EdwardMujica

Ryan Franklin had replaced Jason Isringhausen when Izzy got hurt, or got too ineffective, late in the 2008 season and saved 38 games in 43 opportunities.

The situation at the back end of the Cardinals’ bullpen four years later is nearly exactly the same. The Cardinals lost their flame-throwing closer, Jason Motte, to elbow surgery during spring training and eventually gave the ninth-inning job to Edward Mujica late in April.

Mujica’s fastball tops out around 91 mph, but as was the case with Franklin, he has masterfully induced dozens upon dozens of groundballs on the way to 37 saves in 41 chances with nine games left in the regular season.

And the Cardinals are set up to again play the Dodgers in the National League Division Series if they hold on to win the NL Central over the Pittsburgh Pirates and Cincinnati Reds.

The last time the Cardinals and Dodgers met in the division series is when Franklin’s almost magical run came to an end and never returned.

Dodgers first baseman James Loney hit a line drive to left field in Game 2 that Cardinals left fielder Matt Holliday dropped. Franklin then walked two hitters and gave up two singles, the final one to pinch hitter Mark Loretta to give the Dodgers a 3-2 win and a 2-0 lead in the series that ended in a sweep two days later.

That playoff series was the beginning of the end for Franklin, who had been an All-Star in 2009. He saved 27 games in 2010 but he blew four of his first five save opportunities in 2011 and did not make it to the end of June before the Cardinals released him.

Obviously, the Cardinals hope the matchup against the Dodgers ends a little differently this time around, but the lesson from 2009 is clear. Mujica has been terrific for the Cardinals so far this season, but he is not an overpowering pitcher and not a long-term answer for the team at the closer position.

Thankfully, the Cardinals have a more solid backup option this time than they did two season ago, even though it is the same person.

The Cardinals tried seven different pitchers in the ninth inning in 2011 before manager Tony La Russa settled on Motte in September. Motte saved nine games in the regular season, closed out the National League Championship Series against the Milwaukee Brewers and the World Series against the Texas Rangers, but he had a total of three career saves before that season.

Motte now has a world championship ring and 54 career saves to his name, and manager Mike Matheny will likely give him every possible chance to take back the job when he returns healthy to spring training in 2014.

Until then, Mujica has a lot of work to do, and he has shown some weaknesses lately. After he converted 21 consecutive save chances to start the season and was a perfect 9-for-9 from July 19 through Aug. 26, Mujica has blown two of his four save chances in September and has given up 12 hits in his last 6.1 innings.

Mujica is one of the biggest reasons the Cardinals are in a solid position to make the playoffs, but the team will need more of his first-half performances than his September outings if it is going to beat the Dodgers this time around.

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Avoiding a Red October for Wainwright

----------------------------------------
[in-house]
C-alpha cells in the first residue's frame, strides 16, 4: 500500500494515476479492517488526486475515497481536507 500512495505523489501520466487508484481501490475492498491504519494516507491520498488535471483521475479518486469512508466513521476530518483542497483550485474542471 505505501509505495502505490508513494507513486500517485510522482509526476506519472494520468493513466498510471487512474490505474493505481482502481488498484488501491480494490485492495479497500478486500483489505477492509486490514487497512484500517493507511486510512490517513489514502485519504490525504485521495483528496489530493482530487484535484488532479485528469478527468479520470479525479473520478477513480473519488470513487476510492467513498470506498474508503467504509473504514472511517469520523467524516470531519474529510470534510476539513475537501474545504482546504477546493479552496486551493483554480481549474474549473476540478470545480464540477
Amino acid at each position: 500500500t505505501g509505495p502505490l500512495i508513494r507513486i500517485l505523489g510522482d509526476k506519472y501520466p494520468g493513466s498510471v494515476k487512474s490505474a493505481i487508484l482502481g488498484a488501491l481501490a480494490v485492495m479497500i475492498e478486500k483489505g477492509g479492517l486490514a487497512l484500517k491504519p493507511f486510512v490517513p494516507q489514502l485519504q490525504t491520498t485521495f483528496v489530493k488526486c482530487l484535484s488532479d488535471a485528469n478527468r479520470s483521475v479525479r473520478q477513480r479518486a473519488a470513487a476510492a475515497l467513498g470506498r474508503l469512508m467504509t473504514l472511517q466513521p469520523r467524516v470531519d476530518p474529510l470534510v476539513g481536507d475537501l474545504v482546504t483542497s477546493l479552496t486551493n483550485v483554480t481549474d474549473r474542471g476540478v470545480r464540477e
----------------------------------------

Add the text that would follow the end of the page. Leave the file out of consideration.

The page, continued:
The struggles of Adam Wainwright have caused for a red alert about if the Cardinals rotation can hold up to the demands of the remaining pennant chase. Amid his worst back-to-back starts in his career, finding there is a common denominator to his struggles: the Cincinnati Reds. Finding an answer to his approach to facing the club on a collision course with the Cardinals this October is key to the immediate, and final, success of the 2013 Cardinals.

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There’s no easy to put it: the Reds have owned Wainwright in the past week. In two outings, he’s thrown a total of eight innings, but has surrendered a brutal 15 earned runs on 18 hits, five walks and 150 pitches. It has been a study of opposites in his usual habits, his location has been off, he has worked deep into counts and has had back-to-back starts with multiple walks, something that has only happened one other time this year.

Wainwright’s focus pitch is his curveball. It is the pitch he throws more than any other pitcher in the game, and with a success rate that favors why this is his weapon of choice. Yet, regardless of how often he uses it, no breaking pitch can be fully successful without a fastball to work off of. And in recent starts, the problem has been simple: he has not been able to get his fastball over and the Reds batters know this, and have been able to wait on it.

The mysterious part of it is how he has lost his location. Wainwright at his best lives in the bottom of the strike zone, and on either side of the plate. But has he’s reached to find ways to work for outs versus the Reds batters, he’s began to lose the ball inside and up, and the Reds batters response to it has been brutal. Just a sample size of their core versus Wainwright comes off like this:

Jay Bruce: 4 for 4, three doubles, home run, walk and four RBI

Shin-Soo Choo: 3 for 6, HR and 2 RBI

Joey Votto: 1 for 3, HR and two walks

Ryan Ludwick: 2 for 5, 2 RBI

Obviously, that will not suffice for success against the Reds. In light of his last two outings, Wainwright’s line on the season versus the Reds features a 1-2 record, with a 7.31 ERA and 13 runs in 16 innings, spurred by a .308 Reds batting average. These are all high marks on the year for an opponent he has faced more than once.